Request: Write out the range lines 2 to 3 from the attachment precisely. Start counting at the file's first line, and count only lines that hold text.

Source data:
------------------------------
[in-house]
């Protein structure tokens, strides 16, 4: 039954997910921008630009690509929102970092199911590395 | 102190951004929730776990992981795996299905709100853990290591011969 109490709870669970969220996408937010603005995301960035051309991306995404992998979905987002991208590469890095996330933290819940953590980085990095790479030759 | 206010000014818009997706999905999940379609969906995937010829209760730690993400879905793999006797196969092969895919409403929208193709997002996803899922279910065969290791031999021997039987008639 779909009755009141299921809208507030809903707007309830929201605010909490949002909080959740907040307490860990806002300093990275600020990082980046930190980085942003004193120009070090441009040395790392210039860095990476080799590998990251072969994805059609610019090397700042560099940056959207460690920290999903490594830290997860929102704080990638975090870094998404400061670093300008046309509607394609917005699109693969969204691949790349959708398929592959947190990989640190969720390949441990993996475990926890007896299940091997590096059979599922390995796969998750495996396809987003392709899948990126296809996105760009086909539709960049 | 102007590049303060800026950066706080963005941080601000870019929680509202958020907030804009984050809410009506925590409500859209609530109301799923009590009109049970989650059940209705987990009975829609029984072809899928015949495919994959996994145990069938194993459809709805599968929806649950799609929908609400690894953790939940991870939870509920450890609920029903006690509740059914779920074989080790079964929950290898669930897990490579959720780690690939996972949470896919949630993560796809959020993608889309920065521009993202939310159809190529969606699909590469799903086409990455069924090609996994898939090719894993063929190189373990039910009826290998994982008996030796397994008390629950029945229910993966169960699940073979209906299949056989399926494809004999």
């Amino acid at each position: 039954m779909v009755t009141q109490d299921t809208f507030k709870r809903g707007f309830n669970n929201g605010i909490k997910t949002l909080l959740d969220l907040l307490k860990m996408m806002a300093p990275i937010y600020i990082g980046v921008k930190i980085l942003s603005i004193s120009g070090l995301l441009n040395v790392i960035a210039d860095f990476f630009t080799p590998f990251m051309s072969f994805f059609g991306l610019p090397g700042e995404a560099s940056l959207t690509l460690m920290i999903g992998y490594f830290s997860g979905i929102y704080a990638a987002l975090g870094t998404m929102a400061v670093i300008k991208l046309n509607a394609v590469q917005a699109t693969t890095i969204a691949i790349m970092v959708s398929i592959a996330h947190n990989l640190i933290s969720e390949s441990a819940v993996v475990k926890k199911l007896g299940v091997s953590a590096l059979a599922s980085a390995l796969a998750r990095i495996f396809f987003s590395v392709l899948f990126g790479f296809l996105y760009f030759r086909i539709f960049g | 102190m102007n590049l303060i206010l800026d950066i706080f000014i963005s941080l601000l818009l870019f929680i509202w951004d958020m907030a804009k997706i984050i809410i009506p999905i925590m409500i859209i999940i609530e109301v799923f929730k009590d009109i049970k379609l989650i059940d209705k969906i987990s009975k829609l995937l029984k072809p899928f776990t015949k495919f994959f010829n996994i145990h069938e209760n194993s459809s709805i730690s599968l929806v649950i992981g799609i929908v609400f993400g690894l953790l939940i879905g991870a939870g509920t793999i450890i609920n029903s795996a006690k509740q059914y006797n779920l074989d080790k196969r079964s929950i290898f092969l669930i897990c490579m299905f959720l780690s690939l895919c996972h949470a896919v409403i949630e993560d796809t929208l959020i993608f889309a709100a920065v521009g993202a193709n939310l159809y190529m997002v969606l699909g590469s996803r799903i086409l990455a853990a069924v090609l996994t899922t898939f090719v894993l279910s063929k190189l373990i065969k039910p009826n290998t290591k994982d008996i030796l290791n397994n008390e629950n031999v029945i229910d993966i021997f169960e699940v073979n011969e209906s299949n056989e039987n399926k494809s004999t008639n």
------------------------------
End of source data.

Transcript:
């Protein structure tokens, strides 16, 4: 039954997910921008630009690509929102970092199911590395 | 102190951004929730776990992981795996299905709100853990290591011969 109490709870669970969220996408937010603005995301960035051309991306995404992998979905987002991208590469890095996330933290819940953590980085990095790479030759 | 206010000014818009997706999905999940379609969906995937010829209760730690993400879905793999006797196969092969895919409403929208193709997002996803899922279910065969290791031999021997039987008639 779909009755009141299921809208507030809903707007309830929201605010909490949002909080959740907040307490860990806002300093990275600020990082980046930190980085942003004193120009070090441009040395790392210039860095990476080799590998990251072969994805059609610019090397700042560099940056959207460690920290999903490594830290997860929102704080990638975090870094998404400061670093300008046309509607394609917005699109693969969204691949790349959708398929592959947190990989640190969720390949441990993996475990926890007896299940091997590096059979599922390995796969998750495996396809987003392709899948990126296809996105760009086909539709960049 | 102007590049303060800026950066706080963005941080601000870019929680509202958020907030804009984050809410009506925590409500859209609530109301799923009590009109049970989650059940209705987990009975829609029984072809899928015949495919994959996994145990069938194993459809709805599968929806649950799609929908609400690894953790939940991870939870509920450890609920029903006690509740059914779920074989080790079964929950290898669930897990490579959720780690690939996972949470896919949630993560796809959020993608889309920065521009993202939310159809190529969606699909590469799903086409990455069924090609996994898939090719894993063929190189373990039910009826290998994982008996030796397994008390629950029945229910993966169960699940073979209906299949056989399926494809004999």
């Amino acid at each position: 039954m779909v009755t009141q109490d299921t809208f507030k709870r809903g707007f309830n669970n929201g605010i909490k997910t949002l909080l959740d969220l907040l307490k860990m996408m806002a300093p990275i937010y600020i990082g980046v921008k930190i980085l942003s603005i004193s120009g070090l995301l441009n040395v790392i960035a210039d860095f990476f630009t080799p590998f990251m051309s072969f994805f059609g991306l610019p090397g700042e995404a560099s940056l959207t690509l460690m920290i999903g992998y490594f830290s997860g979905i929102y704080a990638a987002l975090g870094t998404m929102a400061v670093i300008k991208l046309n509607a394609v590469q917005a699109t693969t890095i969204a691949i790349m970092v959708s398929i592959a996330h947190n990989l640190i933290s969720e390949s441990a819940v993996v475990k926890k199911l007896g299940v091997s953590a590096l059979a599922s980085a390995l796969a998750r990095i495996f396809f987003s590395v392709l899948f990126g790479f296809l996105y760009f030759r086909i539709f960049g | 102190m102007n590049l303060i206010l800026d950066i706080f000014i963005s941080l601000l818009l870019f929680i509202w951004d958020m907030a804009k997706i984050i809410i009506p999905i925590m409500i859209i999940i609530e109301v799923f929730k009590d009109i049970k379609l989650i059940d209705k969906i987990s009975k829609l995937l029984k072809p899928f776990t015949k495919f994959f010829n996994i145990h069938e209760n194993s459809s709805i730690s599968l929806v649950i992981g799609i929908v609400f993400g690894l953790l939940i879905g991870a939870g509920t793999i450890i609920n029903s795996a006690k509740q059914y006797n779920l074989d080790k196969r079964s929950i290898f092969l669930i897990c490579m299905f959720l780690s690939l895919c996972h949470a896919v409403i949630e993560d796809t929208l959020i993608f889309a709100a920065v521009g993202a193709n939310l159809y190529m997002v969606l699909g590469s996803r799903i086409l990455a853990a069924v090609l996994t899922t898939f090719v894993l279910s063929k190189l373990i065969k039910p009826n290998t290591k994982d008996i030796l290791n397994n008390e629950n031999v029945i229910d993966i021997f169960e699940v073979n011969e209906s299949n056989e039987n399926k494809s004999t008639n």